Nonprofit organizations such as the American Cancer Society, the Wo/Man's Alliance for Medical Marijuana, Meals on Wheels, LiftLine and the Glaucoma Foundation benefited from various fundraisers that Betty organized in her final months. Here, she gets a hug from friend Maria Vasquez at the fundraising dinner for Hospice Caring Project.

'Sometimes my family kills me with kindness. I get irritated when they hover and dote too much. They're entitled to, but it makes me nervous. I need space.' --Betty Breadth

It is late October, and Betty starts planning and organizing her death with almost manic energy. The house is crammed with holiday decorations and gifts for her Thanksgiving/Christmas party. She outlines where the wake table will be and what refreshments will be served. Stacks of binders hold pages of inspirational sayings and thoughts to be given away to 200 acquaintances before she dies.


Betty is starting to move more slowly, and her stomach is so bloated. She notes that she can now open the blinds. They've been closed for years because the bright light hurts her eyes, which have been damaged by glaucoma. But the medical marijuana is helping the eye disease. 'I've even got a water pipe,' she laughs.

'The pain is in the back, and when it's in the high range, then it affects my stomach and I get sick. I'm going down, I know that. It's OK, I just want to last until I'm done with my Christmas deliveries and Thanksgiving celebration. If I can handle my own death at home, I will. I've always talked about not wanting to linger. I'm not afraid of dying--I'm kind of looking forward to it. The curiosity is getting to me. I feel comfortable with my life as I've lived it. I'm finished.' --Betty Breadth

'I find that people I know are keeping more in contact with me since they know I've been at death's door.' --Betty Breadth

The autumn days are getting chillier, but Betty sits outside her mobile home daily to enjoy her wind chimes, the neighbors and a few more drags on her Salem Lights.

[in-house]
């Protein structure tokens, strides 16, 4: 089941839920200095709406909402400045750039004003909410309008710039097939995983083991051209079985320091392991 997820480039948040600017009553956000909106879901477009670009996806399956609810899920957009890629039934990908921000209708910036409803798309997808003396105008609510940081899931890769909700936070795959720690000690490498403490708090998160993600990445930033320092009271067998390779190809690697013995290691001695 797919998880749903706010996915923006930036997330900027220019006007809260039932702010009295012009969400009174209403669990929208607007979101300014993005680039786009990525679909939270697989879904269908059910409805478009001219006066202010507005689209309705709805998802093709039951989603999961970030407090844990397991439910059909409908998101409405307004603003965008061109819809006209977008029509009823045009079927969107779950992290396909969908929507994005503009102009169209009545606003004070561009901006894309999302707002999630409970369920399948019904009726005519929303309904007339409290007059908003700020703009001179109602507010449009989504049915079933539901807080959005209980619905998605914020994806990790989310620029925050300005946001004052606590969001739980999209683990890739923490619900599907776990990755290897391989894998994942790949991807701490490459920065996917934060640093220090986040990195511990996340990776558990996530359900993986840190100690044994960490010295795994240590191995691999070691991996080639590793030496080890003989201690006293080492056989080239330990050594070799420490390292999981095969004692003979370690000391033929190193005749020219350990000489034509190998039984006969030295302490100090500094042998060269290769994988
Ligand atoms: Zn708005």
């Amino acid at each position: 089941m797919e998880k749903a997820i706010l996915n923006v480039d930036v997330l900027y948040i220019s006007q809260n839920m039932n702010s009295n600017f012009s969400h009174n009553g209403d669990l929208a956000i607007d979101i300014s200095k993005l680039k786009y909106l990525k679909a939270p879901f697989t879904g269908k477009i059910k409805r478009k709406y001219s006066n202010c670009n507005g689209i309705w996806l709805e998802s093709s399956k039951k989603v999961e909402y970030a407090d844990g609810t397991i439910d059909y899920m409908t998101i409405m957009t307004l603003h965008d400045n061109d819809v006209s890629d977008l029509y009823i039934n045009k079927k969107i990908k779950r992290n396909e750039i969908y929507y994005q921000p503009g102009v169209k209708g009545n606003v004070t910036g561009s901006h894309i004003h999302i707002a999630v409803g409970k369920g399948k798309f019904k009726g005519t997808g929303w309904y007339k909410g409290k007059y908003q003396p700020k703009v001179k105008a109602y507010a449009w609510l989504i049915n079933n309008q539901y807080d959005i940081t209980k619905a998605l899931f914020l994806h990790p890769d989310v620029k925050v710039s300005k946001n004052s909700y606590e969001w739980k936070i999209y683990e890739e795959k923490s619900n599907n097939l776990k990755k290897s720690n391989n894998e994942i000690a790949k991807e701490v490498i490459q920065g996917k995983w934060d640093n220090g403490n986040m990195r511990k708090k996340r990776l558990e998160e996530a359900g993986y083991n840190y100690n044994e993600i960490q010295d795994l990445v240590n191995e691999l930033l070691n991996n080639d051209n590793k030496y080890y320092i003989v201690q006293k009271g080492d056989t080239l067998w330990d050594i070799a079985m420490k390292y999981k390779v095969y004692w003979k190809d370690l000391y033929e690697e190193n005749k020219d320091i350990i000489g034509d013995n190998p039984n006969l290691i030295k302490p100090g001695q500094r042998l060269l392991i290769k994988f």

The narcotics used to control pain brought on nausea that can only be controlled with marijuana. With her daughter Akaisha's help, Betty heads to an evening meeting of a support group for users of medical marijuana.

'I've found, since I've been ill, I'm surrounded by all these wonderful people. I always thought they were out there. This is one of the blessings.' --Betty Breadth

'The early part of Mom's illness I wasn't here. I wasn't really a caretaker until recently.' --Karena Christman

Her daughters never sway from a path of gentleness and tenderness with Betty. Brushing her hair, helping her dress or walk or just going through daily living, kindness rules. Sometimes it's just about holding hands and telling Betty she is loved.

'I'm not afraid of dying, but of pain. I can't handle the pain medications. It's important to see my daughters' tears.' --Betty Breadth

'I tried to kill myself when I was younger, with pills. I wasn't afraid then and I'm not afraid now. It's almost a relief that my job is almost done.' --Betty Breadth

'I've never been treated so well. It's ironic--I had to wait until I was dying to get it.' --Betty Breadth

'I really enjoy taking care of her. I feel like I can't help her enough. There are times when I wish it were all over, but then I realize that when it's over, it's over, and I get really sad.' --LeAna Olson